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SCRUMS will return in domestic competition next year, the Rugby Football League has confirmed.
The game has been played without scrums since the coronavirus-enforced suspension of the 2020 season.
As an area of increased contact, scrums were replaced by a handover of possession to reduce the risk of spreading Covid-19 infection and minimise the number of players required to isolate.
It had been hoped they could be reintroduced at some point in 2021 but conditions were not considered right.
Now, with vaccination rates at clubs reaching 85 per cent, there is more confidence for 2022 and their return has been approved by the RFL’s laws committee for the professional and community games.
A statement from the governing body read: “The availability and efficacy of vaccines have substantially changed (the) situation, with fully vaccinated players no longer required to isolate as close contacts and the risk of transmission and severity of illness being reduced for those who are vaccinated.
“The laws committee heard evidence that vaccination rates are already approaching the 85 per cent threshold and that, at a number of clubs, the rates are already in excess of 90 per cent.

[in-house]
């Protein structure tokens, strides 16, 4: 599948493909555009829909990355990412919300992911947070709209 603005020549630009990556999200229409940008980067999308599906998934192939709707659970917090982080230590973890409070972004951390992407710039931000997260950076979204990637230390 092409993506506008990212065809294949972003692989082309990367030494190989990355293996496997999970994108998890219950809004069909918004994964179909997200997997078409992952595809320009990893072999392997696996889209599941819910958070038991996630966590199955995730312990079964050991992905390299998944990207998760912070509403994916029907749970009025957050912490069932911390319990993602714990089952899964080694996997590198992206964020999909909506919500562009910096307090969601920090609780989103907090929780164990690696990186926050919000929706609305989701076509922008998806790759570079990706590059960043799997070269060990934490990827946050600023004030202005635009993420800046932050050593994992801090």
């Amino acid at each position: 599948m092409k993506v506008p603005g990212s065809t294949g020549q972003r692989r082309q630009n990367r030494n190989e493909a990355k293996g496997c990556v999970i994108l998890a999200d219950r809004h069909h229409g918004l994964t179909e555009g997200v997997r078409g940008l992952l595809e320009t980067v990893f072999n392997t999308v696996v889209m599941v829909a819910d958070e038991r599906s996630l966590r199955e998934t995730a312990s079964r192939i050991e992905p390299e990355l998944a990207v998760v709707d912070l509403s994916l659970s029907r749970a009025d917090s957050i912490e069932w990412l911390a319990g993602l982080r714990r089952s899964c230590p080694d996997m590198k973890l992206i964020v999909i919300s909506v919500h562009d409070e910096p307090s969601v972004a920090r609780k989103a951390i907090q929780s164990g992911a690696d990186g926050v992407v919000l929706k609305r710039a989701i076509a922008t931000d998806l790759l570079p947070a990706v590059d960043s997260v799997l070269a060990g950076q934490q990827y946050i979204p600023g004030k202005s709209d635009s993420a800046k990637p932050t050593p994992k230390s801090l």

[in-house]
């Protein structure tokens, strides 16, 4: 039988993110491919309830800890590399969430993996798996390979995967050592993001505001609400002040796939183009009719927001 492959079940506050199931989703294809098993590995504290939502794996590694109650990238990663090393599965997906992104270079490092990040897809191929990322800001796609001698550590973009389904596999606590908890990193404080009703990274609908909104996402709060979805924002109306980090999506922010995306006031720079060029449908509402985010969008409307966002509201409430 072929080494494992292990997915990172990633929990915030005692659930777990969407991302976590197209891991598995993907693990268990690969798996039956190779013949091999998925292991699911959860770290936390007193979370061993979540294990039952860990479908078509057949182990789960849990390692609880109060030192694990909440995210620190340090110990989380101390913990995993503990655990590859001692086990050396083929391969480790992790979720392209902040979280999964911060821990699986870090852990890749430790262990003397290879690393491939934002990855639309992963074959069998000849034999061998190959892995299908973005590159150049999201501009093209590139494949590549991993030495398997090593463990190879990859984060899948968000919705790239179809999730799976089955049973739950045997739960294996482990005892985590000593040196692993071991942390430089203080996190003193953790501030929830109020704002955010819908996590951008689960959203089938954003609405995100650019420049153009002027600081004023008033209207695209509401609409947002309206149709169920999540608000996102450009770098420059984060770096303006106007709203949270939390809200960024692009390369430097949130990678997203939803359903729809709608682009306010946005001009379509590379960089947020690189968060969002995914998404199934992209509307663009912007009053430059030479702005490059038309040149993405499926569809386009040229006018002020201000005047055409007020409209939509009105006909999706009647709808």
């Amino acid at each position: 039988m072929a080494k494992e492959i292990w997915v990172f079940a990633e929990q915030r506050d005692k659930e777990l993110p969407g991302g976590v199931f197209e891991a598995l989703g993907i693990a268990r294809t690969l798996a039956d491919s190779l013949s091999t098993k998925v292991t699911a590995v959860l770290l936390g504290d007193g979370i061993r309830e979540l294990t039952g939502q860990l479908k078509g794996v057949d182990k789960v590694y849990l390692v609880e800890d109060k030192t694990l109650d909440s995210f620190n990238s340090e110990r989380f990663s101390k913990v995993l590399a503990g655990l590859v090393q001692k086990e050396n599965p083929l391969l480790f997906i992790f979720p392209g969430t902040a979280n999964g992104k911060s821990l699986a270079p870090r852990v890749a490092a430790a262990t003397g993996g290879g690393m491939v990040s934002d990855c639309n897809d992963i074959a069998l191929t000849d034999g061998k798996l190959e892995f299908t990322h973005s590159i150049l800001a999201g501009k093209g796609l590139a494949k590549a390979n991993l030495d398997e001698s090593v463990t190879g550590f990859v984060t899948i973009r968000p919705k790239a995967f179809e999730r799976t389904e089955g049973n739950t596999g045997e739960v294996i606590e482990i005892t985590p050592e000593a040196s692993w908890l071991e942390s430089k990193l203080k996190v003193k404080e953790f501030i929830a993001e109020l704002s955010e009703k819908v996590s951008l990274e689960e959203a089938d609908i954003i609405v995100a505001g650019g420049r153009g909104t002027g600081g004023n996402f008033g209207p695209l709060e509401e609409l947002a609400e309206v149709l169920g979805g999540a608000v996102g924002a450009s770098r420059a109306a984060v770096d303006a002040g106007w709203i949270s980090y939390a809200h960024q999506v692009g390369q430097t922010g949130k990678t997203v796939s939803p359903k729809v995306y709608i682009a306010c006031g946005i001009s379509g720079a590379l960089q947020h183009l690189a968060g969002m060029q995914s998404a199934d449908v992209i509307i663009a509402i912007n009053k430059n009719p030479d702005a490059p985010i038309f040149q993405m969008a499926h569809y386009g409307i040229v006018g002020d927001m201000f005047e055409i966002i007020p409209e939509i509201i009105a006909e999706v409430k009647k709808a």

“Clubs have been urged to encourage their players to ensure full vaccination by the end of 2021.”
The statement added that the RFL will continue to monitor the situation and will reserve the right to further suspend scrums should it be deemed necessary.
The laws committee has also approved a return to the old rule regarding ball-stealing. At the start of the 2021 season, the RFL adopted a rule used in Australia’s NRL and the international game whereby a single defender could legally strip the ball from an attacking player even if other defenders had previously been involved in the tackle.
The RFL has now accepted this has “led to negative play, provided a negative look to the game and was very difficult to officiate.”
From next year ball-stripping from an attacking player will only be permitted in a one-on-one tackle.
In a third change to rules, injured players will be required to leave or be removed from the field to receive treatment. This comes following complaints about stoppages.
“This will ensure the effective treatment of players remains a priority without encouraging gamesmanship while retaining an entertaining spectacle,” the RFL said.
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